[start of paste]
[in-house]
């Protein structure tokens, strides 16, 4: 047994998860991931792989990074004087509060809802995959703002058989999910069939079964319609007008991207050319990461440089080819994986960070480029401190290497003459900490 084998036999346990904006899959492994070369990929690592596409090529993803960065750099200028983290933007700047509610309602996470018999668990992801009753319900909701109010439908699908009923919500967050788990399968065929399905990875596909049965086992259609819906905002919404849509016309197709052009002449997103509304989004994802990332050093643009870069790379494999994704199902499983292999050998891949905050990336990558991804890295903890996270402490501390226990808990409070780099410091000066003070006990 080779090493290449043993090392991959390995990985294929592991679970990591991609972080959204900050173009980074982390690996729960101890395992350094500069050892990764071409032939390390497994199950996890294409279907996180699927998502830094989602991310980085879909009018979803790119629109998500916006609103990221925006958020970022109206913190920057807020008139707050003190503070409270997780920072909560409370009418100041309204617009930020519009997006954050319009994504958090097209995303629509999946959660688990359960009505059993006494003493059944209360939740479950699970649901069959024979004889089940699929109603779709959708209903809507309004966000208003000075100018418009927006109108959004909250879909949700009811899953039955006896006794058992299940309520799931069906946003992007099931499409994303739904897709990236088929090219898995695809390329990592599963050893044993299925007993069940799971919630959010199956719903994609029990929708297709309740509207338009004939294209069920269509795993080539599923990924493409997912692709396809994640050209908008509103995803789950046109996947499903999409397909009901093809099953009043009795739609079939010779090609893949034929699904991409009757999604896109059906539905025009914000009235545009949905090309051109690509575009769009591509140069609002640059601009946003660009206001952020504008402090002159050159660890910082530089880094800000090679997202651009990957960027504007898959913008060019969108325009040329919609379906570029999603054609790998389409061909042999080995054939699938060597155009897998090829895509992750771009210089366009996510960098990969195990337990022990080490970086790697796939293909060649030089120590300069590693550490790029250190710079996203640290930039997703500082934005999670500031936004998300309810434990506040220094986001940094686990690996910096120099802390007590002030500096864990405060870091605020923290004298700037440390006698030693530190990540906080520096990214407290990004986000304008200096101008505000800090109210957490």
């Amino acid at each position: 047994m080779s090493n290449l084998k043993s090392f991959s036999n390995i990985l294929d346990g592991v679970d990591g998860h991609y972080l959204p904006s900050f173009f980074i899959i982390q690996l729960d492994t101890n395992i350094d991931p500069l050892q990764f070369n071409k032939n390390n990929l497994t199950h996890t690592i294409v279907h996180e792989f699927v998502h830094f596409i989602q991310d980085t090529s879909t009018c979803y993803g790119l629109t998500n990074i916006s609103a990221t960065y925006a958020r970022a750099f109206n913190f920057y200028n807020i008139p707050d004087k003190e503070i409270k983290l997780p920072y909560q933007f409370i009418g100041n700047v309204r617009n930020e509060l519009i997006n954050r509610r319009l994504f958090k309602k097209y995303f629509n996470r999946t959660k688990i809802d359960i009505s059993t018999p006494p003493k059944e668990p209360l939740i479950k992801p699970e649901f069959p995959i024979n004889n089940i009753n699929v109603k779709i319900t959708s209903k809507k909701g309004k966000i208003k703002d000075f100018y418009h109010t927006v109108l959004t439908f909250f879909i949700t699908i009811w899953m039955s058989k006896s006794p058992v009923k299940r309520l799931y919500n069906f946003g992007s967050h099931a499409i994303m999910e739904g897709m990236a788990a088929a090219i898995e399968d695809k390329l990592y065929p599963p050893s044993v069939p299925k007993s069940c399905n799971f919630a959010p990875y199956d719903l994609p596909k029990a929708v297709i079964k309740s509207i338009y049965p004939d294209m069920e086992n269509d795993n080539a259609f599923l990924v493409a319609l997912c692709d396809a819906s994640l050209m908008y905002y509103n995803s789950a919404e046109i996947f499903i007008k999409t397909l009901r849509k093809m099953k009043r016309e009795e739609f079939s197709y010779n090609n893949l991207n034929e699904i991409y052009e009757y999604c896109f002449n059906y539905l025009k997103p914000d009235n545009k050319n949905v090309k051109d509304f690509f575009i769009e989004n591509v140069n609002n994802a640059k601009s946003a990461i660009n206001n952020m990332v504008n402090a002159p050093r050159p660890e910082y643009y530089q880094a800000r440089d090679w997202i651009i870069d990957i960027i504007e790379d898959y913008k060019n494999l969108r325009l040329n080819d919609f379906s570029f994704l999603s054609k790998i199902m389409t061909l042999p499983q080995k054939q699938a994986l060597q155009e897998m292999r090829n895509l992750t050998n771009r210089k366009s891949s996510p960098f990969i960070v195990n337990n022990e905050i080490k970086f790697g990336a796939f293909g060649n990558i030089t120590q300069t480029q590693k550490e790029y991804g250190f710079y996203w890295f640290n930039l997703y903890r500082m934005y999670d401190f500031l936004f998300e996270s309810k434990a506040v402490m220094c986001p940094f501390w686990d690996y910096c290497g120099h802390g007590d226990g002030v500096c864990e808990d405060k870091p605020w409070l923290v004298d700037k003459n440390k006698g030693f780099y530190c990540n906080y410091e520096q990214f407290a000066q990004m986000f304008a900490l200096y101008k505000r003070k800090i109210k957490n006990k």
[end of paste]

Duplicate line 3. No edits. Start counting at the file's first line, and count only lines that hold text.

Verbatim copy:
């Amino acid at each position: 047994m080779s090493n290449l084998k043993s090392f991959s036999n390995i990985l294929d346990g592991v679970d990591g998860h991609y972080l959204p904006s900050f173009f980074i899959i982390q690996l729960d492994t101890n395992i350094d991931p500069l050892q990764f070369n071409k032939n390390n990929l497994t199950h996890t690592i294409v279907h996180e792989f699927v998502h830094f596409i989602q991310d980085t090529s879909t009018c979803y993803g790119l629109t998500n990074i916006s609103a990221t960065y925006a958020r970022a750099f109206n913190f920057y200028n807020i008139p707050d004087k003190e503070i409270k983290l997780p920072y909560q933007f409370i009418g100041n700047v309204r617009n930020e509060l519009i997006n954050r509610r319009l994504f958090k309602k097209y995303f629509n996470r999946t959660k688990i809802d359960i009505s059993t018999p006494p003493k059944e668990p209360l939740i479950k992801p699970e649901f069959p995959i024979n004889n089940i009753n699929v109603k779709i319900t959708s209903k809507k909701g309004k966000i208003k703002d000075f100018y418009h109010t927006v109108l959004t439908f909250f879909i949700t699908i009811w899953m039955s058989k006896s006794p058992v009923k299940r309520l799931y919500n069906f946003g992007s967050h099931a499409i994303m999910e739904g897709m990236a788990a088929a090219i898995e399968d695809k390329l990592y065929p599963p050893s044993v069939p299925k007993s069940c399905n799971f919630a959010p990875y199956d719903l994609p596909k029990a929708v297709i079964k309740s509207i338009y049965p004939d294209m069920e086992n269509d795993n080539a259609f599923l990924v493409a319609l997912c692709d396809a819906s994640l050209m908008y905002y509103n995803s789950a919404e046109i996947f499903i007008k999409t397909l009901r849509k093809m099953k009043r016309e009795e739609f079939s197709y010779n090609n893949l991207n034929e699904i991409y052009e009757y999604c896109f002449n059906y539905l025009k997103p914000d009235n545009k050319n949905v090309k051109d509304f690509f575009i769009e989004n591509v140069n609002n994802a640059k601009s946003a990461i660009n206001n952020m990332v504008n402090a002159p050093r050159p660890e910082y643009y530089q880094a800000r440089d090679w997202i651009i870069d990957i960027i504007e790379d898959y913008k060019n494999l969108r325009l040329n080819d919609f379906s570029f994704l999603s054609k790998i199902m389409t061909l042999p499983q080995k054939q699938a994986l060597q155009e897998m292999r090829n895509l992750t050998n771009r210089k366009s891949s996510p960098f990969i960070v195990n337990n022990e905050i080490k970086f790697g990336a796939f293909g060649n990558i030089t120590q300069t480029q590693k550490e790029y991804g250190f710079y996203w890295f640290n930039l997703y903890r500082m934005y999670d401190f500031l936004f998300e996270s309810k434990a506040v402490m220094c986001p940094f501390w686990d690996y910096c290497g120099h802390g007590d226990g002030v500096c864990e808990d405060k870091p605020w409070l923290v004298d700037k003459n440390k006698g030693f780099y530190c990540n906080y410091e520096q990214f407290a000066q990004m986000f304008a900490l200096y101008k505000r003070k800090i109210k957490n006990k």